Georgia Governor Brian Kemp has suspended Insurance Commissioner Jim Beck from his position while he faces a 38-count indictment from a federal grand jury.
On May 16, Kemp issued an executive order suspending Beck, effective immediately.
The order came in response to Beck’s request that he be suspended after an earlier call by the governor that he resign. In a letter to the governor, Beck maintained his innocence against the indictment that alleges he stole nearly $2 million from the Georgia Underwriting Association (GUA) while he worked there as general manager of operations.
Beck said it would be “inappropriate for me to resign” but acknowledged the case would be a “distraction” and authorized the governor to suspend him from office pending the final disposition of the case.
“In the coming months, it will unfortunately be necessary for me to spend a significant amount of my time defending myself against these false charges,” Beck wrote. “Preparing for that trial will be a significant distraction from my public duties.”
Kemp requested Beck resign on May 15, a day after the indictment was issued, saying it would be “highly inappropriate for you to continue to hold public office. I ask that you do what is right for our state and step down immediately.”
According to the indictment, while in his position at the GUA, Beck formed and had a controlling financial interest in two businesses in Carrollton – Creative Consultants and GA Christian Coalition.
U.S. Attorney Bjay Pak said during a press conference May 14 that Beck convinced four of his associates to create four different businesses with the alleged purpose of supplying the [GUA] with services, such as residential property inspection and water damage mitigation.
“However, through an elaborate system of invoicing … which included producing false documentation, Beck regularly approved substantial Georgia Underwriting Association payments to the four newly formed companies that were formed by his associates,” Pay said.
Beck then allegedly sent fraudulent invoices from the businesses he had control over – Creative Consultants and the GA Christian Coalition – to the four companies and then directed his four associates to pay the fraudulent invoices from a portion of the money paid to their businesses by the GUA, the indictment alleges.
He allegedly used the proceeds for personal expenses such as credit cards and retirement accounts, as well as state and federal personal income taxes. Prosecutors said Beck also made payments to his campaign for insurance commissioner and used proceeds for the purchase and improvement of personal rental property. The scheme is alleged to have gone on between 2013 and 2018, before Beck became insurance commissioner.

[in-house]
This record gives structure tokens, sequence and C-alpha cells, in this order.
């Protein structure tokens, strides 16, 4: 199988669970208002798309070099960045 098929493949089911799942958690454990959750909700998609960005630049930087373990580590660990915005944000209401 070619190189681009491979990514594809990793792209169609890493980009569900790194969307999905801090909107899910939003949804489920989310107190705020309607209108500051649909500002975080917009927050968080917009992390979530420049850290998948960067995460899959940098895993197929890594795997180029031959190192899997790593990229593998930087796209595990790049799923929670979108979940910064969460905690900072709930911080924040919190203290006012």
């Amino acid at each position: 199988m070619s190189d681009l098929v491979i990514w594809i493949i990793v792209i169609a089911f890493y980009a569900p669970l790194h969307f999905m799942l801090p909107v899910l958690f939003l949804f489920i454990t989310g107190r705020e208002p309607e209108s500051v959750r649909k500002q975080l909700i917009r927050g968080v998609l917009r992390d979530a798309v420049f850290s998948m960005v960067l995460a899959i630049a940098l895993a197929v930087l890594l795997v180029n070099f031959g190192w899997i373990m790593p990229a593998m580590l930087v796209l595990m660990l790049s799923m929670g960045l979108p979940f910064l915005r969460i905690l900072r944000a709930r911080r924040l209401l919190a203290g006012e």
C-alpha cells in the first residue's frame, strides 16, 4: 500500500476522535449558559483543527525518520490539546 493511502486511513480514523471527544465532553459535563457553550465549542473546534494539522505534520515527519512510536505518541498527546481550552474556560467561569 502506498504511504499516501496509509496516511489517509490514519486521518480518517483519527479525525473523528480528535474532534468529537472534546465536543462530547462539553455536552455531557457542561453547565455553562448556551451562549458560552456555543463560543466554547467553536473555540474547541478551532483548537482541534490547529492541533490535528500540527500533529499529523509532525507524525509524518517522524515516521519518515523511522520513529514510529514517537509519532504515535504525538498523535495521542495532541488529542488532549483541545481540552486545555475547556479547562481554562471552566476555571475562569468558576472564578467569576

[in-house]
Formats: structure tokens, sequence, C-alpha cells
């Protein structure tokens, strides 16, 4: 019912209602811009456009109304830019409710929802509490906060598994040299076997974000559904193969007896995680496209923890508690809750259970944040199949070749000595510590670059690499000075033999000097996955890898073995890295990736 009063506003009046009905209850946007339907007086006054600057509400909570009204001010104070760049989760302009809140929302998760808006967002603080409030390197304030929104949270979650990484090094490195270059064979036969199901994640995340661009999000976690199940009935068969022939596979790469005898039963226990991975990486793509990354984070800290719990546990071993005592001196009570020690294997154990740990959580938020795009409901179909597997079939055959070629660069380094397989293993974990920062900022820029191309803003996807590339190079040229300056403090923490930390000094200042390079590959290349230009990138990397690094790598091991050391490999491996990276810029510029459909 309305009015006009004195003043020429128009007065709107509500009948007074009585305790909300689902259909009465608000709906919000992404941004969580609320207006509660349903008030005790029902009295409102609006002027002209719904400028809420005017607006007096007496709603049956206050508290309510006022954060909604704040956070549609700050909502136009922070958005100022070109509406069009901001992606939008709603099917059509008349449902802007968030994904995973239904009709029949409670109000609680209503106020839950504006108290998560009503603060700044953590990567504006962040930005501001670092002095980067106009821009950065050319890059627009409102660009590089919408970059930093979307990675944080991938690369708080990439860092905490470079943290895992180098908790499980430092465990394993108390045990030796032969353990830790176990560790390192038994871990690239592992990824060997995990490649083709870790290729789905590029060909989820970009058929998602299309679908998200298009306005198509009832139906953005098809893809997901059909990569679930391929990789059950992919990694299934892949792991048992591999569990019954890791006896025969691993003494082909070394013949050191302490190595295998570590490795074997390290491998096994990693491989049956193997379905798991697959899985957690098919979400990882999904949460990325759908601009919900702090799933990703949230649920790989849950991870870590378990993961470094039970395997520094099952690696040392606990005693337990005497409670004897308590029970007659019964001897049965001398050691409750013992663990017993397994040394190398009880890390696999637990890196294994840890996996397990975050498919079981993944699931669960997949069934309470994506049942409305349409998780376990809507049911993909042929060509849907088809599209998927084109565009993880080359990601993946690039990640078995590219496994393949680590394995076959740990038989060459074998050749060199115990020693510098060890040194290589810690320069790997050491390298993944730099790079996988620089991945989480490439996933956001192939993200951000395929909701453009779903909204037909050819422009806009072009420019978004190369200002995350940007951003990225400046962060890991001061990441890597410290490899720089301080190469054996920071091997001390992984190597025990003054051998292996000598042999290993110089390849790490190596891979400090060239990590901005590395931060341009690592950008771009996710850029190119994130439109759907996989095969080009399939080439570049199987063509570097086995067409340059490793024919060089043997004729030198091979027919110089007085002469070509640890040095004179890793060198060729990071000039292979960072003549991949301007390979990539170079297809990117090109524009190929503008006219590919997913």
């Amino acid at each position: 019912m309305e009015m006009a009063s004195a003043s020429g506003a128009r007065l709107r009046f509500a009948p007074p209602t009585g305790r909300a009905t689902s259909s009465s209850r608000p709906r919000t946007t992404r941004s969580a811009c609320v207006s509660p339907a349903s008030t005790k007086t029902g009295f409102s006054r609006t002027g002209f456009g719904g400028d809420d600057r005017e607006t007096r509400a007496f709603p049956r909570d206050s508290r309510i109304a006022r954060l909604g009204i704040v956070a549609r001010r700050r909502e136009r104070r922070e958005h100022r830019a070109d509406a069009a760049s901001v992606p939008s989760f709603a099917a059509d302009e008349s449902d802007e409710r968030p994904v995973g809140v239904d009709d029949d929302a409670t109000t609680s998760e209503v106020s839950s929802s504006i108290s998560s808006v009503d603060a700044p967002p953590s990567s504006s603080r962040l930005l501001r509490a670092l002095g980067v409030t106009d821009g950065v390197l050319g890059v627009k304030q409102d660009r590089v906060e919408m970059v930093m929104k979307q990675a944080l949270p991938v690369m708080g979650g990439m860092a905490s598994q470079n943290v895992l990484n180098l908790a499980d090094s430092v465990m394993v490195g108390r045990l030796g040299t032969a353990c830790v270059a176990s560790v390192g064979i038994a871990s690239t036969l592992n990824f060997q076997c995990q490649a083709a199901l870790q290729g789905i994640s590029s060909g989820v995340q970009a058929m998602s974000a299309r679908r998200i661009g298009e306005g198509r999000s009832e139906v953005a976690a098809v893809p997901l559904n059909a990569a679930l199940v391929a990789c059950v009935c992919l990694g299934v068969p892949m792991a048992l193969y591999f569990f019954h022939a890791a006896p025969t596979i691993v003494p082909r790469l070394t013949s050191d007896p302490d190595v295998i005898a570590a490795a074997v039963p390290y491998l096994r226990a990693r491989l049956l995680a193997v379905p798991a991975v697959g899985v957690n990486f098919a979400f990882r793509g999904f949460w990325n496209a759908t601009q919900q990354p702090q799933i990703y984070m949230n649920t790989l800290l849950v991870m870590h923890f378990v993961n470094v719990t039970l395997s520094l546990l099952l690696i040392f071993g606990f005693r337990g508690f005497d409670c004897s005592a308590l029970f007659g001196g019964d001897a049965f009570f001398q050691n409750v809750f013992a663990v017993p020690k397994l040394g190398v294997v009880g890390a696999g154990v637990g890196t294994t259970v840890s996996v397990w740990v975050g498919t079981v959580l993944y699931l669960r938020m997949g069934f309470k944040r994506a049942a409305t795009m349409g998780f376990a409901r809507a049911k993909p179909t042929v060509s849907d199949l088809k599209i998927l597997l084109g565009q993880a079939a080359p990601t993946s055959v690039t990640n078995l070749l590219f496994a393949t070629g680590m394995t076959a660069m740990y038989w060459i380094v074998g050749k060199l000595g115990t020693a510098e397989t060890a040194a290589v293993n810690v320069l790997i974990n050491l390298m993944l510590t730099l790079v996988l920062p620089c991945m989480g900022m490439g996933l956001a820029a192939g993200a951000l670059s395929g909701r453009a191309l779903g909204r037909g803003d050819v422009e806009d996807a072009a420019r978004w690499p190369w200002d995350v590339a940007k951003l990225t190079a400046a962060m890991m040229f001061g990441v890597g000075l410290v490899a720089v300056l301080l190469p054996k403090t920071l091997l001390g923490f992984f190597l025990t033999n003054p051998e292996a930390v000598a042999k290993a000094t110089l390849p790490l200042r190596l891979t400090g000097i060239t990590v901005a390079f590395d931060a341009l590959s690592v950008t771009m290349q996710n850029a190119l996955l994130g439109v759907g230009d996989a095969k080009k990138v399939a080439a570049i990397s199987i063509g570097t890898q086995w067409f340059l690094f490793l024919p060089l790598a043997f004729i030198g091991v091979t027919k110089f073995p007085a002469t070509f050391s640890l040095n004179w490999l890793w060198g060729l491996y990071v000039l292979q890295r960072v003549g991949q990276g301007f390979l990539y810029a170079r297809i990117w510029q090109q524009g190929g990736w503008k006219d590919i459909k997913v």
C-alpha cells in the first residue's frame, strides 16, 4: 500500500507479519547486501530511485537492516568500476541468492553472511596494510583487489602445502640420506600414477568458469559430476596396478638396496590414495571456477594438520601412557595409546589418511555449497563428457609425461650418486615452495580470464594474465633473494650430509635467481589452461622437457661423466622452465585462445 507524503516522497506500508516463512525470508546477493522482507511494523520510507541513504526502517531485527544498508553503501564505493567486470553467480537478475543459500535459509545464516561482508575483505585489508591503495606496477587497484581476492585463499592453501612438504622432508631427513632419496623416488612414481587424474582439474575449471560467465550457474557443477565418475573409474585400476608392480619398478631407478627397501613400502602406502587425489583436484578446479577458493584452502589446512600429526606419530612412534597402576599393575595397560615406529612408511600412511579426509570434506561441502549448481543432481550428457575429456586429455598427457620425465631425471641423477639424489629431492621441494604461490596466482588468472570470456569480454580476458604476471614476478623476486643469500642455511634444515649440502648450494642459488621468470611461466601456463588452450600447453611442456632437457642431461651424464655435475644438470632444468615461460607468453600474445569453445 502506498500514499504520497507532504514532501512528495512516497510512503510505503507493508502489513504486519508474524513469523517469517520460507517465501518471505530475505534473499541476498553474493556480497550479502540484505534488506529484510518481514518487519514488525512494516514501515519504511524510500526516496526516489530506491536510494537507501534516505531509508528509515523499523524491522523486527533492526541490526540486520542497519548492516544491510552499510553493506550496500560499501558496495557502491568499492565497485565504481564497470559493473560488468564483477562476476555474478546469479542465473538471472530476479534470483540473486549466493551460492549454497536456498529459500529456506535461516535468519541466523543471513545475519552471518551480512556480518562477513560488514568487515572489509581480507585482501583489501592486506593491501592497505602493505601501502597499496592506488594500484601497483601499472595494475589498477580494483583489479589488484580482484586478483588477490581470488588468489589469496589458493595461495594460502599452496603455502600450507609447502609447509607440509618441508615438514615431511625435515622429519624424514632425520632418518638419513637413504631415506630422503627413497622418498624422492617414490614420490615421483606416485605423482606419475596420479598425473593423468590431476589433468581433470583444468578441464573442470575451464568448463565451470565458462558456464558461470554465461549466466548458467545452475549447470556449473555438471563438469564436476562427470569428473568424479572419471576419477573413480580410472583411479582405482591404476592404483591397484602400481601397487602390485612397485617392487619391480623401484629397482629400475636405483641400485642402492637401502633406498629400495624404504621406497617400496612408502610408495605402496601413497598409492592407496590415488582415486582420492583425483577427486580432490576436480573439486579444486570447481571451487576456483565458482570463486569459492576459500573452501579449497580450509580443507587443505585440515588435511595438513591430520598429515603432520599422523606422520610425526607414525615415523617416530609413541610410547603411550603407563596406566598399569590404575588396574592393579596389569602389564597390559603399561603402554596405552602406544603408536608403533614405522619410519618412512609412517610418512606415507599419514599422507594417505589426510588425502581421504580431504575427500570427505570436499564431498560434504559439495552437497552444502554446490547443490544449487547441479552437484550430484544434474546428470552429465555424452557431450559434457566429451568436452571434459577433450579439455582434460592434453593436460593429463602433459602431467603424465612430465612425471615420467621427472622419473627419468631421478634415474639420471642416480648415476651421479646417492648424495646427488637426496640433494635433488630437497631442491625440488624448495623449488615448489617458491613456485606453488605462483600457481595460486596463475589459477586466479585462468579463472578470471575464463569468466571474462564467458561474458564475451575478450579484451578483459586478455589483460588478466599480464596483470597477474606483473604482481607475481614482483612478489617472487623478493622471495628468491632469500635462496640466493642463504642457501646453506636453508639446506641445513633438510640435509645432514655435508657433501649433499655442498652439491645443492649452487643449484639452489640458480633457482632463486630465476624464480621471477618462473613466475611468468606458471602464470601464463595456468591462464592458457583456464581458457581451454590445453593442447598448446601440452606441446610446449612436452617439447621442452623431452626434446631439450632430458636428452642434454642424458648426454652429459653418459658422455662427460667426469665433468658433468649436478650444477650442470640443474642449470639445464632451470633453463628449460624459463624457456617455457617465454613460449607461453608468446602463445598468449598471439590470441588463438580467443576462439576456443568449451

Beck said in a statement May 14 through his lawyer Bill Thomas to the Associated Press that he “strongly denies” the allegations.
Who will take his place as commissioner has not been determined by the governor as of yet. A spokesman for the Georgia Department of Insurance said Chief Deputy Insurance Commissioner Drew Lane will act as commissioner in the interim.
“Yesterday, Commissioner Jim Beck announced that he is suspending himself from office. This means he will be absent from making decisions with regard to the daily operations of the Department of Insurance,” GADOI spokesman Brandon Wright said in an e-mail to Insurance Journal. “The Department anticipates Governor Kemp will soon appoint an acting Insurance Commissioner who will serve until the case against Commissioner Beck is resolved. The employees of the Department of Insurance remain focused on their service to the people of Georgia and will continue to work hard to fulfill their mission.”
Multiple local media outlets reported that Beck will continue to receive his annual salary of $120,000 while suspended.
Beck was ordered to report to federal authorities Wednesday. He arrived at a Georgia federal court in the morning, according to local media outlets, and granted $25,000 cash bond. The judge said the commissioner can’t travel out of state without permission and must recuse himself from any dealings with the GUA, the Atlanta Journal Constitution reported.
This story has been updated from an earlier version with comment from the Georgia Department of Insurance
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